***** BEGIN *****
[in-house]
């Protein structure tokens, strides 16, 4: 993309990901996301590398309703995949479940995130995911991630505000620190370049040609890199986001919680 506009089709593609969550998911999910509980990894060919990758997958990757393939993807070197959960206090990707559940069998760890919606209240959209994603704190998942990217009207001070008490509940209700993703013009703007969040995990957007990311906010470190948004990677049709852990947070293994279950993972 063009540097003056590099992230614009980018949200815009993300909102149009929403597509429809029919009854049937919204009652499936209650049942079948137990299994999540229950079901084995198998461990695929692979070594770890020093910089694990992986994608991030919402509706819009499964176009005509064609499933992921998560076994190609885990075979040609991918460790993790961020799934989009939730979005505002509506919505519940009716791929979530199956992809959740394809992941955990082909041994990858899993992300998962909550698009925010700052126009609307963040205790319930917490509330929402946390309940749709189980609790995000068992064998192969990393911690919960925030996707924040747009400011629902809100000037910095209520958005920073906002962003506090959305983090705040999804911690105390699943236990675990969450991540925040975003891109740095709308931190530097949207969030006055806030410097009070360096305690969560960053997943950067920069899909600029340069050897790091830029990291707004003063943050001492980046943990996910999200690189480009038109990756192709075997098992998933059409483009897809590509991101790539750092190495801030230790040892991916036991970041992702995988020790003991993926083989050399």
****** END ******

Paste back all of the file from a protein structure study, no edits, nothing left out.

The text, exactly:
[in-house]
């Protein structure tokens, strides 16, 4: 993309990901996301590398309703995949479940995130995911991630505000620190370049040609890199986001919680 506009089709593609969550998911999910509980990894060919990758997958990757393939993807070197959960206090990707559940069998760890919606209240959209994603704190998942990217009207001070008490509940209700993703013009703007969040995990957007990311906010470190948004990677049709852990947070293994279950993972 063009540097003056590099992230614009980018949200815009993300909102149009929403597509429809029919009854049937919204009652499936209650049942079948137990299994999540229950079901084995198998461990695929692979070594770890020093910089694990992986994608991030919402509706819009499964176009005509064609499933992921998560076994190609885990075979040609991918460790993790961020799934989009939730979005505002509506919505519940009716791929979530199956992809959740394809992941955990082909041994990858899993992300998962909550698009925010700052126009609307963040205790319930917490509330929402946390309940749709189980609790995000068992064998192969990393911690919960925030996707924040747009400011629902809100000037910095209520958005920073906002962003506090959305983090705040999804911690105390699943236990675990969450991540925040975003891109740095709308931190530097949207969030006055806030410097009070360096305690969560960053997943950067920069899909600029340069050897790091830029990291707004003063943050001492980046943990996910999200690189480009038109990756192709075997098992998933059409483009897809590509991101790539750092190495801030230790040892991916036991970041992702995988020790003991993926083989050399």